VIENNA – A total of 464,000 people were killed in homicides in 2017, far more than the total number of people killed in conflict and war, with the region of Latin America driving those figures up, according to a United Nations report on Monday.
In its Global Study on Homicide, the UN Office on Drugs and Crime underlined inequality, organized crime and violence against women as leading causes behind the homicide trend in the Americas.
It added, however, that although the number of homicides globally had risen since 1992 – when accurate records began – by 17 percent, homicide rates per 100,000 people had actually witnessed a steady decline.
Since 1992, homicide rates have dropped from 7.2 per 100,000 to 6.1.
Within that general trend, there was a slight uptick in rates in 2015, when decades of general decline was reversed.
This could be explained by growing homicide rates in the Americas, with an average of 17.2 per 100,000, where they were especially high in Central America (25.9), South America (24.2 percent) and the Caribbean (15.1), a stark contrast with Africa (13), Europe (3), Oceania (2.8) and Asia (2.3).
In subregional terms, the lowest rates, with an average of 1 person for every 100,000, were observed in Western Europe, Eastern Asia, Australia and New Zealand.
The report highlighted some of the main drivers behind the crime.
“Targeted and efficient interventions to counter homicide require a comprehensive understanding of its scale and drivers. The drivers of homicide highlighted in the study include inequality, unemployment, political instability, the prevalence of gender stereotypes in society, and the presence of organized crime,” the report said.
The report added that homicide rates could rise again if regions continue to miss out on the effects of economic growth and investment in socio-economical development.
In countries like Honduras, El Salvador and Venezuela, homicide rates surpassed their levels of socio-economic development, leaving space for organized crime and gang violence.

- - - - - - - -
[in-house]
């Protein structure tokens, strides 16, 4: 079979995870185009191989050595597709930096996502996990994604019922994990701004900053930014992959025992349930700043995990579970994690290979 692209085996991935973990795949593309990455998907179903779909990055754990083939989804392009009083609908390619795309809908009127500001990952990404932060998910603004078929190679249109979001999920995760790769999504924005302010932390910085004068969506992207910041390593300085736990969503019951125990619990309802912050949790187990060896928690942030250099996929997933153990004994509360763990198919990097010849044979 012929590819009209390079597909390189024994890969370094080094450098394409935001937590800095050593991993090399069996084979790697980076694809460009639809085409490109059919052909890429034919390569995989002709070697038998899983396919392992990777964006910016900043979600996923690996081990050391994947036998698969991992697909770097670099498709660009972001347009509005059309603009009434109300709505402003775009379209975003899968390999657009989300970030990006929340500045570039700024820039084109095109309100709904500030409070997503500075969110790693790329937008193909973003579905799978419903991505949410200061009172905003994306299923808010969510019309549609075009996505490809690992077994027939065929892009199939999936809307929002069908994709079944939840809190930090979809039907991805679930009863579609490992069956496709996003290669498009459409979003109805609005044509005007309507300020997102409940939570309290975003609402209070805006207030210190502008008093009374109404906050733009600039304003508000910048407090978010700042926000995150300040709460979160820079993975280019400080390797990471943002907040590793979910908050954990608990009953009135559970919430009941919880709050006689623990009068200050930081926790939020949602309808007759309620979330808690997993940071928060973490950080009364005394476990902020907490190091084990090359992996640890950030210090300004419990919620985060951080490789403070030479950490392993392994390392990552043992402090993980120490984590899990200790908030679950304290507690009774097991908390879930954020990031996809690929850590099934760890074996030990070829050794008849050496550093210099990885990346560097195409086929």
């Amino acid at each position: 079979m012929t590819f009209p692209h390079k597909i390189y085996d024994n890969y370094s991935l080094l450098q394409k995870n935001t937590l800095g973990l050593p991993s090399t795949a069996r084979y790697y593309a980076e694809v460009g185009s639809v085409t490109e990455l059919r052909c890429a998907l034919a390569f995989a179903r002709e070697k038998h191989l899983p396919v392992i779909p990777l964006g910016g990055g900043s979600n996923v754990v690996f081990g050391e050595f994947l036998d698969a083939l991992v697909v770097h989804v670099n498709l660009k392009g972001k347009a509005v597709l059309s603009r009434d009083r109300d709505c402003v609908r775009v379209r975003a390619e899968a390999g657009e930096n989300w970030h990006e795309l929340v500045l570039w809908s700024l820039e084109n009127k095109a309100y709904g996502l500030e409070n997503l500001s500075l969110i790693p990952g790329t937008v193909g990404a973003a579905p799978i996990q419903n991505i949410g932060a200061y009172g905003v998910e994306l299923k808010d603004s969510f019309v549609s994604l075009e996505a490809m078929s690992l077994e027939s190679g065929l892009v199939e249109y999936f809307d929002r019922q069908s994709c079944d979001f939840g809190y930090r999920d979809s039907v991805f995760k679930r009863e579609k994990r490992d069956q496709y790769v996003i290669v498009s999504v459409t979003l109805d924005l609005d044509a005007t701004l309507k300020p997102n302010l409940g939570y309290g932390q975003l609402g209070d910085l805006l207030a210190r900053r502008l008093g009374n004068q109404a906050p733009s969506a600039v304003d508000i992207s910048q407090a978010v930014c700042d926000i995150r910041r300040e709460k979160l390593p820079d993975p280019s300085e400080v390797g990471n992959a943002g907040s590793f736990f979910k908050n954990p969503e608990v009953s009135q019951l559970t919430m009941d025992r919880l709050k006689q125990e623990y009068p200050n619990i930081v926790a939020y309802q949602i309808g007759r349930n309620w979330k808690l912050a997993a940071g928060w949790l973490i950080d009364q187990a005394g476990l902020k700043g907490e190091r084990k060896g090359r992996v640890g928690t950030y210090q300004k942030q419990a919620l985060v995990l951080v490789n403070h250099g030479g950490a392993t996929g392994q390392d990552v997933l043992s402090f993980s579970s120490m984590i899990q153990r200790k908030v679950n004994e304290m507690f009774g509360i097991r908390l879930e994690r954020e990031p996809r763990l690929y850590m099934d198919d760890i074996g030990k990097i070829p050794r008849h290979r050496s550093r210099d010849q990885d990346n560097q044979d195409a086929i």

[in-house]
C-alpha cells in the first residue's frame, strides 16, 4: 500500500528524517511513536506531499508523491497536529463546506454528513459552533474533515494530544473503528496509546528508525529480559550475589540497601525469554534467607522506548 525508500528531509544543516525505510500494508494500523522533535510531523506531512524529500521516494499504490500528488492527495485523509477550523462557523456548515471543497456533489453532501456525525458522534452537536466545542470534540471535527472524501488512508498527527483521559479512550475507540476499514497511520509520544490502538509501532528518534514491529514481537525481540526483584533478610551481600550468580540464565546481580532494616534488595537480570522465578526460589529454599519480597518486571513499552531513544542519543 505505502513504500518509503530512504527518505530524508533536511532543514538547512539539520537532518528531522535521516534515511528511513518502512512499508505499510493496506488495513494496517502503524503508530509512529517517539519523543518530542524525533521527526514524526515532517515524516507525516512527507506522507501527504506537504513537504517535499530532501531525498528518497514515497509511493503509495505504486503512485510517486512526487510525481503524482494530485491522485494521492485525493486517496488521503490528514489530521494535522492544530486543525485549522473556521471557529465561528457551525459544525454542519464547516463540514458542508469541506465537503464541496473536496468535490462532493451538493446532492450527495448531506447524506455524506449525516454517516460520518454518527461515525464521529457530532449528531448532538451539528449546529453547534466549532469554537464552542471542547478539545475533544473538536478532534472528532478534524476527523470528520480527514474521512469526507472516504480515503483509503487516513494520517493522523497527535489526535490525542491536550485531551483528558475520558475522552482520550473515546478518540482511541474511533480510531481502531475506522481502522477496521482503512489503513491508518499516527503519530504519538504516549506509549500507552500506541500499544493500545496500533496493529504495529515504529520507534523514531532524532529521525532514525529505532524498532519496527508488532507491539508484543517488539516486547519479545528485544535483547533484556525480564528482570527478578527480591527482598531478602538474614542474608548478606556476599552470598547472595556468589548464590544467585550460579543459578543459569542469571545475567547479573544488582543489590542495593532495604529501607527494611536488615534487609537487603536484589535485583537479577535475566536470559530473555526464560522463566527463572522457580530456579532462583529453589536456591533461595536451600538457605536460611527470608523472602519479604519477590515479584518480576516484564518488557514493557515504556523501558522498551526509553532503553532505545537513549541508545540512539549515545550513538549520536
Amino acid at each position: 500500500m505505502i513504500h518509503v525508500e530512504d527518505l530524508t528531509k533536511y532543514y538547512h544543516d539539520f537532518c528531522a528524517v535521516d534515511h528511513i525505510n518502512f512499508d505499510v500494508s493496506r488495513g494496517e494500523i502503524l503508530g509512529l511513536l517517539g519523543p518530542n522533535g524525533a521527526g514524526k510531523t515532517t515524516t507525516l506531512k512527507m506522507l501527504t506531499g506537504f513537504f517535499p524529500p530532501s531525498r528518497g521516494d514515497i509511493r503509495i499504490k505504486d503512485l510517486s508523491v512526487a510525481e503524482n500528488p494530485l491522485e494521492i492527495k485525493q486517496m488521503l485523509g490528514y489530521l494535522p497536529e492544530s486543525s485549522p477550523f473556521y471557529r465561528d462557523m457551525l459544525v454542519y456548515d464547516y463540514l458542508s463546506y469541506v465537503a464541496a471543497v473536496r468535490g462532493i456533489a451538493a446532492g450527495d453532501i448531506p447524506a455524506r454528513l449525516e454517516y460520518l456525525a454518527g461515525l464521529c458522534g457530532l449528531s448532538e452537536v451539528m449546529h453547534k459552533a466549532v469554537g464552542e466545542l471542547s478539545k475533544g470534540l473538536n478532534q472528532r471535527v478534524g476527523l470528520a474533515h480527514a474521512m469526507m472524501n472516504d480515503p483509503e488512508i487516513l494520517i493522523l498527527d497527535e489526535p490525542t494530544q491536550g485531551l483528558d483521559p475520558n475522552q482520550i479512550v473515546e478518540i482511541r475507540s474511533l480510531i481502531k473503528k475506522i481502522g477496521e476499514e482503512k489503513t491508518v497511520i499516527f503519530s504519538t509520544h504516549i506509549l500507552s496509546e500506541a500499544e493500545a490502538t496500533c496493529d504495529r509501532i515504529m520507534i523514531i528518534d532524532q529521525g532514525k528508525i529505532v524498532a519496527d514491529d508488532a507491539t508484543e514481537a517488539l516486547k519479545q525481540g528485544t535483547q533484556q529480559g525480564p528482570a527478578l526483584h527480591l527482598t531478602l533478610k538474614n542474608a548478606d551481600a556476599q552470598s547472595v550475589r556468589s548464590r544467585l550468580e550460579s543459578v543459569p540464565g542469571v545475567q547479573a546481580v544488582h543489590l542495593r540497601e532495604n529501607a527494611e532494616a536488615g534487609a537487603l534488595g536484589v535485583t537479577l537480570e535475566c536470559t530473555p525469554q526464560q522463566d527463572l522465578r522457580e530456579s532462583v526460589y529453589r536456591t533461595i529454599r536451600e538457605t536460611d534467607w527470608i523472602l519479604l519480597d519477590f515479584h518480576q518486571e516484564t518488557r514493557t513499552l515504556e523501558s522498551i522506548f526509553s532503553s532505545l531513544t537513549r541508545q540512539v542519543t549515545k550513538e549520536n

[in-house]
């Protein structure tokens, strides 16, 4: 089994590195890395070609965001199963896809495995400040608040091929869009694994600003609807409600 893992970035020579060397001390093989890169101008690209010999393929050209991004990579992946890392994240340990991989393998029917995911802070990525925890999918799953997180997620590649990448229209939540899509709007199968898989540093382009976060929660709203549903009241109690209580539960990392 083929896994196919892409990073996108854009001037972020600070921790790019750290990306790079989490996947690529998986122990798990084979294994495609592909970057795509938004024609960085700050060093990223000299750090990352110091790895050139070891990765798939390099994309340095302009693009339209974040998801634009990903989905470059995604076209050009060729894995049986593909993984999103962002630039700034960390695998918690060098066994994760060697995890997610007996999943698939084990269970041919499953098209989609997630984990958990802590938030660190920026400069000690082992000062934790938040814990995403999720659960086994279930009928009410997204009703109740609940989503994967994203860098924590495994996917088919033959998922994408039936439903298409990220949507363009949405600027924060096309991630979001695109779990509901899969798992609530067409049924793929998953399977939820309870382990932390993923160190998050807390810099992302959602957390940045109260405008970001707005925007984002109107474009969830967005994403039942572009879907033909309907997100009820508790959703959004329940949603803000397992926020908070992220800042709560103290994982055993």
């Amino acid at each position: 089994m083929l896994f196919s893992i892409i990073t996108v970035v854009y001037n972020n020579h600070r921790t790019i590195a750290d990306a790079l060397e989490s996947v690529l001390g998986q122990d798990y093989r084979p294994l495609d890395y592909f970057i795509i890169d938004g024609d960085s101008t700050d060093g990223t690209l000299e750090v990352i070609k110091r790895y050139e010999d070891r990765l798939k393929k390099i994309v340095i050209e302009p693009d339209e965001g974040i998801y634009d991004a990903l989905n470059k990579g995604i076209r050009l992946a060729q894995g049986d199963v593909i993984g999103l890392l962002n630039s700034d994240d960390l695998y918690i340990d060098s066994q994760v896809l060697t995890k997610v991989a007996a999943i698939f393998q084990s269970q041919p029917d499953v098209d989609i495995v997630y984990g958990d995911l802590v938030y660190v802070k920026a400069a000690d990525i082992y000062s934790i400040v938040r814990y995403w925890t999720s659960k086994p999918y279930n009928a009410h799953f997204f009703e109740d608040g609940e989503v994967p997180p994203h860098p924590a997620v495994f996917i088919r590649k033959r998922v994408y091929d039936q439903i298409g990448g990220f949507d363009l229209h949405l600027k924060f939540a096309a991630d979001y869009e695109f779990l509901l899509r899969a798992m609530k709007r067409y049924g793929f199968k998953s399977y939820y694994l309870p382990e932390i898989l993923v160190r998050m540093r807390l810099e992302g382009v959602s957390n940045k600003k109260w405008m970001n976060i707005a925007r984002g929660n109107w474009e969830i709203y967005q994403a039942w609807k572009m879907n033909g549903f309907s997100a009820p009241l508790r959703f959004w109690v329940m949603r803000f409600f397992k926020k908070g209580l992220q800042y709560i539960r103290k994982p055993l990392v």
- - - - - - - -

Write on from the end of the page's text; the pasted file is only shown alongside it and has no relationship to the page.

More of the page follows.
Organized crime accounted for 19 percent of homicides in 2017 and was responsible for the death of one million people between 2002 and 2017, equaling the number of people killed in warfare, the report said.
In Latin America, gang activity and drug trafficking are key elements in the relationship between organized crime and homicide rates.
The highest rates of gang-related homicides particularly affect adolescents and young men in Central America and especially those without education or work.
It said that 21 percent of youngsters in Latin America fell into this category.
“Participation in organized crime and gang activities, or involuntary exposure to the violence associated with these, are important drivers of homicide affecting young people in various countries in Central and Latin America,” the report said.
The study also published a booklet on violence against women and girls, acknowledging that although homicide rates are lower for women in general, accounting for about 20 percent of the overall tally, most are killed by someone they know, like a family member or partner.
Around 60 percent of the 87,000 women killed in 2017 were victims of femicide at the hands of their partners, ex-partners, male family members.
The UN study also made mention of the growing, albeit unclear, link between climate change and violence as conflict emerges from resource scarcity.